My earliest memory of traveling through time was when I was 7 or 8 years old. My mom, Lana, and I visited a family friend’s ranch deep in Southeastern Colorado where we crawled inside a cave that had petroglyphs on the walls. I was mesmerized. Our friend whispered to us to not touch anything because we were on sacred ground. We were all very quiet, and the silence that filled the space gave me an awareness my young self had never felt before.

I’ve realized that this experience greatly shaped my feelings toward art. When I’m in a space surrounded by art that stirs my soul, the experience is very intimate, profound, and memorable; and I enter an awareness where time travel is possible. The art takes me away from my presence and reality defined by time, much like that first encounter with petroglyphs did so many years ago. I often experience this awareness when I create installations in the land.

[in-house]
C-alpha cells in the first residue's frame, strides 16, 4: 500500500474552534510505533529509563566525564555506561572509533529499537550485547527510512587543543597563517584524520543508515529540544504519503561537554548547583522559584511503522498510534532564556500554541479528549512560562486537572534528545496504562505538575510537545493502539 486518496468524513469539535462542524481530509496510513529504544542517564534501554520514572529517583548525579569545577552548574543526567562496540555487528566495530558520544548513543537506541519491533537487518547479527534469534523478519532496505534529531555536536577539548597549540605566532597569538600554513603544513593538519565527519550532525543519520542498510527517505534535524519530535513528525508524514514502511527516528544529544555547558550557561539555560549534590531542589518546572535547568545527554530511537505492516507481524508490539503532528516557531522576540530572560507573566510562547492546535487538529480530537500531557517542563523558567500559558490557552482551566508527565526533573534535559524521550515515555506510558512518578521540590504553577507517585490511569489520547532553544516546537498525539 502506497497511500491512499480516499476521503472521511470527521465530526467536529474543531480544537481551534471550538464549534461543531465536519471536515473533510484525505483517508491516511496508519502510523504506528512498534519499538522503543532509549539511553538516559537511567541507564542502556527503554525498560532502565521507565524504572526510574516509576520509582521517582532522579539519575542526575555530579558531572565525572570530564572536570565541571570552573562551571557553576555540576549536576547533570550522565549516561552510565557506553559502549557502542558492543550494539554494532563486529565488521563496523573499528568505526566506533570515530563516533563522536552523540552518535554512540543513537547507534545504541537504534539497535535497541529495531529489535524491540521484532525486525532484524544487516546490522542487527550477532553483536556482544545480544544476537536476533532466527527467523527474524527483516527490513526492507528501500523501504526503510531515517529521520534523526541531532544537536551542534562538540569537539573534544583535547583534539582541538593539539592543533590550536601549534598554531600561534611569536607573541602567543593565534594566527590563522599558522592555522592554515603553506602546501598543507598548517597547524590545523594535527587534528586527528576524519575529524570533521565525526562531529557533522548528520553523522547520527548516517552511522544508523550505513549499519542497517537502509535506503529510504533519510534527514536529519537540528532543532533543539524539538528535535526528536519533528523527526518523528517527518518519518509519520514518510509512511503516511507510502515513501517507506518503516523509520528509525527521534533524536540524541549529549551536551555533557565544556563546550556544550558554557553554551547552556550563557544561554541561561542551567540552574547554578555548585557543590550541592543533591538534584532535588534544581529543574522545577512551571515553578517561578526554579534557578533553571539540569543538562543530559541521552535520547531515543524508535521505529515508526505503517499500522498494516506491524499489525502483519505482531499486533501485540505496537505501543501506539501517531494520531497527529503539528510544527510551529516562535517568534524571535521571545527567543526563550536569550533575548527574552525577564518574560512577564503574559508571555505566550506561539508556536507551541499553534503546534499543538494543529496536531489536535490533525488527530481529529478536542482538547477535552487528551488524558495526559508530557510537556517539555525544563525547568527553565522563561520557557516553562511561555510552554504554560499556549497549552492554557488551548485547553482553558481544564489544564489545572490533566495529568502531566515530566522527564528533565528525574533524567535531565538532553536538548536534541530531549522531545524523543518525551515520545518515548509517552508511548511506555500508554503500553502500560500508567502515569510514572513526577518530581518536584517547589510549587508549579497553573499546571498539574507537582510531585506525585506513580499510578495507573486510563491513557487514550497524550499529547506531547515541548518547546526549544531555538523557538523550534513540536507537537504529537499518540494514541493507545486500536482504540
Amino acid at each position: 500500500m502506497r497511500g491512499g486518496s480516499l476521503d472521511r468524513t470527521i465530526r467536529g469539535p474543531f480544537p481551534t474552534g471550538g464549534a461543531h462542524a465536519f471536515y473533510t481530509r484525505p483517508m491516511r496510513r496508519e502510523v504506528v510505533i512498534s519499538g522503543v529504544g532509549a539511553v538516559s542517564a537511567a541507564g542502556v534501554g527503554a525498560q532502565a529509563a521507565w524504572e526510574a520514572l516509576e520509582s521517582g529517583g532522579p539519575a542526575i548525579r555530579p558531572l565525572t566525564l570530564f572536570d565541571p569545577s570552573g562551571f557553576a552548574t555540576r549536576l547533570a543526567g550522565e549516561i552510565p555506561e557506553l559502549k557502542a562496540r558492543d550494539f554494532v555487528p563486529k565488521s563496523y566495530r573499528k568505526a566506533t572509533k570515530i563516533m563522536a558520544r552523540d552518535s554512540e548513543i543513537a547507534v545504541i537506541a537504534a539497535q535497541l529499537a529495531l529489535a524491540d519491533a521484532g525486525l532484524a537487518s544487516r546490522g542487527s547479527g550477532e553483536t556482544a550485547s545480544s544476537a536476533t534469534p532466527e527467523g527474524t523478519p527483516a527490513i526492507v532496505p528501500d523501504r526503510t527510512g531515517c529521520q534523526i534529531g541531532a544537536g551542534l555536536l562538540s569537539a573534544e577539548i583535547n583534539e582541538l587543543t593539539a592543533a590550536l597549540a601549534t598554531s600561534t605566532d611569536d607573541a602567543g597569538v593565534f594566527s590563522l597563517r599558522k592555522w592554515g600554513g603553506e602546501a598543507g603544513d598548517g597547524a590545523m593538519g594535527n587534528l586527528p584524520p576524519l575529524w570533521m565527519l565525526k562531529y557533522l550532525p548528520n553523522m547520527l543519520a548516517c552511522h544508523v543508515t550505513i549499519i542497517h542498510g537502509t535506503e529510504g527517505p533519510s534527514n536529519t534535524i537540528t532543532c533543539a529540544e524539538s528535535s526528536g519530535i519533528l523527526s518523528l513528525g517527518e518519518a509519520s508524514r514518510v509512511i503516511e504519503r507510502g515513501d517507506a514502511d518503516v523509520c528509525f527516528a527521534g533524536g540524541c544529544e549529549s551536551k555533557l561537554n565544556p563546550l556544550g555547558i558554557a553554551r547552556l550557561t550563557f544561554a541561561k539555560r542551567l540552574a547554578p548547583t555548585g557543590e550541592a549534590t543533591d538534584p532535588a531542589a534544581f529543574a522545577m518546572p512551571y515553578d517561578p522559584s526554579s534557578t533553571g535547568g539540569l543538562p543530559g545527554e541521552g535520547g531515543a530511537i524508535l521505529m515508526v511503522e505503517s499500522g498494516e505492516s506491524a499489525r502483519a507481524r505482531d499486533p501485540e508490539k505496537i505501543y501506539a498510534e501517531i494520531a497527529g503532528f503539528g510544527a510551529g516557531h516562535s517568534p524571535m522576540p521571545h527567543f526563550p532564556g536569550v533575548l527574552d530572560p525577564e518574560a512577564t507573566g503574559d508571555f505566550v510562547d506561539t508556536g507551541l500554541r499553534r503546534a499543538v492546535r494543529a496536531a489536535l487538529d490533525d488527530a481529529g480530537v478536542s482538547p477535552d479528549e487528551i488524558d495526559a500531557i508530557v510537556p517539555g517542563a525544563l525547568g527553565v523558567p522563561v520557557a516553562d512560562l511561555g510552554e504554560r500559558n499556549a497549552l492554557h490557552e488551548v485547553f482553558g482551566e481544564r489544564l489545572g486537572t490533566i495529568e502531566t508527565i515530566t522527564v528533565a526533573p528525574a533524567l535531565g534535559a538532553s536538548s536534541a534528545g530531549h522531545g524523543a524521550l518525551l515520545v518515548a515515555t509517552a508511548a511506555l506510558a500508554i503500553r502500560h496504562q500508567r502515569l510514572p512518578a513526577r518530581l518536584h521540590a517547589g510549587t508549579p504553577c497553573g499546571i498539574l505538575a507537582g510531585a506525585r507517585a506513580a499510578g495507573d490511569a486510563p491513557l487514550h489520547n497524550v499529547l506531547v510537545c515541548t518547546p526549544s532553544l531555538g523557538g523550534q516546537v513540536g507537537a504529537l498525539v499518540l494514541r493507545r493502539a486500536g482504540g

My experiences with art works that have taken me to this state are etched in my mind: Sun Tunnels, Spiral Jetty, HEARD·DAM, Legend Rock, the Rothko Room, and the octagonal Agnes Martin gallery at SFMOMA, pictured here in a panorama. (As is most often true with photos of art, this image doesn’t come close to doing the work and the space justice.)

Maybe I was there for hours, maybe minutes. Does it matter?